Using CSVDE and LDIFDE to Export Information from Active Directory Snapshots in Windows Server 2008

by Daniel Petri - December 17, 2008

As described in the previous articles in this series, Active Directory snapshots in Windows Server 2008 allow an administrator to create snapshots of the Active Directory database. By using them, you can view the data inside such a snapshot and use it to restore or inspect data without the need to start the server in Directory Services Restore Mode. These snapshots can be stored on the local hard disk of the Domain Controller (DC), or moved to an offline type of storage. You can read more about this topic on my "Working with Active Directory Snapshots in Windows Server 2008", "Automating the Creation of Active Directory Snapshots" and "Exporting Information from Active Directory Snapshots in Windows Server 2008" articles.

In order to remind you let me briefly go over the process of creating and using the AD snapshot:

  1. Either manually create or schedule a task that regularly runs NTDSUTIL to take snapshots of the volume that contains the AD DS database.
  2. Run NTDSUTIL to list the snapshots that are available, and mount the snapshot that you want to view.
  3. Run DSAMAIN to expose the snapshot volume as an LDAP server.

A previous article described how to use a GUI-based tool such as DSA.msc, LDP.exe or ADSIEDIT.msc to attach to the snapshot’s LDAP port that you specified when you exposed the snapshot as an LDAP server. This article will walk you through the steps of using 2 command prompt-based tools: LDIFDE and CSVDE to export information from within the snapshot.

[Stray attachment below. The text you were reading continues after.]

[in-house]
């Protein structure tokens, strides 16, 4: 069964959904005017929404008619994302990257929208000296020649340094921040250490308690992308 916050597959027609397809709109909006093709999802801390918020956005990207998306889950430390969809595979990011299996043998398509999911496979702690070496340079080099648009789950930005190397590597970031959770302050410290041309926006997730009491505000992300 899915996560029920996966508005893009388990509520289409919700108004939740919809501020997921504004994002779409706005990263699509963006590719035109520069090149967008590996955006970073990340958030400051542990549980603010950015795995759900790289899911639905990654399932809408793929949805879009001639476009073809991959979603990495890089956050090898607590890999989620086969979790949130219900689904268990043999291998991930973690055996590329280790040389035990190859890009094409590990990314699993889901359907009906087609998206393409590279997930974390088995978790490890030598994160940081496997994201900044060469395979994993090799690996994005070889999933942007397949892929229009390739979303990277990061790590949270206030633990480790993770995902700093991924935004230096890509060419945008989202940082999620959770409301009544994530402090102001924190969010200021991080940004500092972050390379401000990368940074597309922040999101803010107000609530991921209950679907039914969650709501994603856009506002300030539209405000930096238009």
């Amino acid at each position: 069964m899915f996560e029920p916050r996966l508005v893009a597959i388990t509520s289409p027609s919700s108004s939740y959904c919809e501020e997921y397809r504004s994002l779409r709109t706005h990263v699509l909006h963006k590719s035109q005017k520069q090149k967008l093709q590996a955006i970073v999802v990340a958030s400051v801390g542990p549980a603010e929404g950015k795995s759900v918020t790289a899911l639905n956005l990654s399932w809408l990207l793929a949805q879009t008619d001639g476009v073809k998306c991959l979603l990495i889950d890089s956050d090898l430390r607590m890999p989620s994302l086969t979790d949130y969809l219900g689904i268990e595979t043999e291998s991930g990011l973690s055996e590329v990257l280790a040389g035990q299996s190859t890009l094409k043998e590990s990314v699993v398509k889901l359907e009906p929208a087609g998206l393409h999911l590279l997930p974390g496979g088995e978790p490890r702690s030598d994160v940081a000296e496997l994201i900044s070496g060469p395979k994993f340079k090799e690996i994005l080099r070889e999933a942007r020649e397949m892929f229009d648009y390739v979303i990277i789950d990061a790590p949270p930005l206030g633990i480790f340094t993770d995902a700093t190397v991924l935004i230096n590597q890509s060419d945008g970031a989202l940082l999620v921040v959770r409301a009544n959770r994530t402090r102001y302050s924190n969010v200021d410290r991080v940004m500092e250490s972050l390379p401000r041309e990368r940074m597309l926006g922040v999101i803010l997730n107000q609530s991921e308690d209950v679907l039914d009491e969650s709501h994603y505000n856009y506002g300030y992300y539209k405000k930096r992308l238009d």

LDIFDE and CSVDE are two tools that can be used to export data from Active Directory, and for creating Active Directory objects through the use of clean formatted data presented in LDIF or CSV format. The data that is exported can be filtered based on its location in the directory, OU membership and object class, such as user, group or computer. When exporting information (and exporting is what this article is about), you can also select what attributes should be exported, along with many other options.

In this article and for all the following examples I will use port 10389. I have also created an OU called "Dev" in my test domain, and placed a few users in it. I've created a snapshot, and afterwards I have made some changes on the Dev users in the live AD.

While both CSVDE and LDIFDE have almost the same syntax, here are some details about the relevant switches we're going to use for these examples. Note that there are many other options, however they are beyond the scope of this article.

  • The -f switch specifies the filename. For example: -f c:'test.csv or -f c:'test.ldf.
  • The -s switch specifies the server to connect to. For example: -s WIN2008-dc1.